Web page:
Investor interest in autonomous systems across the robotics landscape continued to grow this week. Whether it’s a new company earning money to help bring flying taxis to life, or the military investing in autonomous underwater vehicles, companies creating systems that navigate without humans are getting the green light from investors.
Today, we’re highlighting 18 transactions from recent weeks, but you can always track more investments in the RBR Transactions Database. Our regularly updated database lets you sort deals by company, industry, technology, or transaction type. If you’re an RBR Insider, don’t forget to check out the Q2 Transactions Report, which showcases and analyzes major investment trends for the past three months. It’s free for subscribers to the Insider program.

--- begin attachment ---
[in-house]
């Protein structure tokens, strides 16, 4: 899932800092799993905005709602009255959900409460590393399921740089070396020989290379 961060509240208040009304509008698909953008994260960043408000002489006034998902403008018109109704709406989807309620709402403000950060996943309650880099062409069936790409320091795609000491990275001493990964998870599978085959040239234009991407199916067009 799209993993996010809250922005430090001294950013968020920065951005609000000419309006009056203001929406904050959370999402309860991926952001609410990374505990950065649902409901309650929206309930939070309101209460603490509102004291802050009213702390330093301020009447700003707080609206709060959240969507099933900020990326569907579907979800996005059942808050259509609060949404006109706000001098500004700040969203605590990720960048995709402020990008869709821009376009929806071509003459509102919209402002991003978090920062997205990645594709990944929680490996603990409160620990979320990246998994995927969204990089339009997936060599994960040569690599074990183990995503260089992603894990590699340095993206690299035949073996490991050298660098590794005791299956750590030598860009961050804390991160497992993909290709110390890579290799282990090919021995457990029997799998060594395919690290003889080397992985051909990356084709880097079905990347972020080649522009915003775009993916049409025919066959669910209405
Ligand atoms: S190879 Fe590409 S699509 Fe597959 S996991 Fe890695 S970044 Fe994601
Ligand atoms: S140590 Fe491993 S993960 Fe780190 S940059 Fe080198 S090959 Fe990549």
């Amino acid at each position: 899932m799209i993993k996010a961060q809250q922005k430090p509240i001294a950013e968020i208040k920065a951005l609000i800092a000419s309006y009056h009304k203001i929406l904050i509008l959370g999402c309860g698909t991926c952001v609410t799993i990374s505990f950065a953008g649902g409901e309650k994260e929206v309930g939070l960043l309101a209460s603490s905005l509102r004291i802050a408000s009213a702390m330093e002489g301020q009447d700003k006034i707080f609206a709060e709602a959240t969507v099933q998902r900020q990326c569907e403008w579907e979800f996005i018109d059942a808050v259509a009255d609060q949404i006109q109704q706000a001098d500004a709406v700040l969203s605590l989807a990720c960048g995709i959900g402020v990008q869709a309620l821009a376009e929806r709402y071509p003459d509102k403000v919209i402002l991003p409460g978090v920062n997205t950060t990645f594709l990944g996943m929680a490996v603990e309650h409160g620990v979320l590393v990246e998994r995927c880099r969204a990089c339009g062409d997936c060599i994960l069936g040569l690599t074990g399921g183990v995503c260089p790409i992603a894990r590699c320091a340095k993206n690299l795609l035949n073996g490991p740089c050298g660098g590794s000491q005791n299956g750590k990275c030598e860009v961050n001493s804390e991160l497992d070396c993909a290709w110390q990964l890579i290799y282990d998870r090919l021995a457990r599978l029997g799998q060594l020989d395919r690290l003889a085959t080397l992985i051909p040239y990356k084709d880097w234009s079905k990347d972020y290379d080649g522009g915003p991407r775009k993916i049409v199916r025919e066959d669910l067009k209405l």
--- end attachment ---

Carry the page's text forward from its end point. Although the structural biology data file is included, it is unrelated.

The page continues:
Investor interest high for autonomous vehicles and systems
Let’s start our autonomous journey in China, where Xpeng Motors this week announced raising $585 million for continued development of its Level 2.5 autonomous driving electric cars. The G3, an electric SUV that features a 360-degree roof camera, 20 smart sensors, and autonomous parking in addition to the Level 2.5 autonomy, is set for orders later this year, the company said. The company also said it will build 150 “supercharging stations” across China.
Back in the U.S., San Francisco-based rideOS announced a $25 million Series B round to continue development of its transportation fleet software for self-driving and human-operated companies, including ride hailing firms, logistics providers, and governments. The new funding will be used to expand the company’s offerings to the European transportation market, the company said.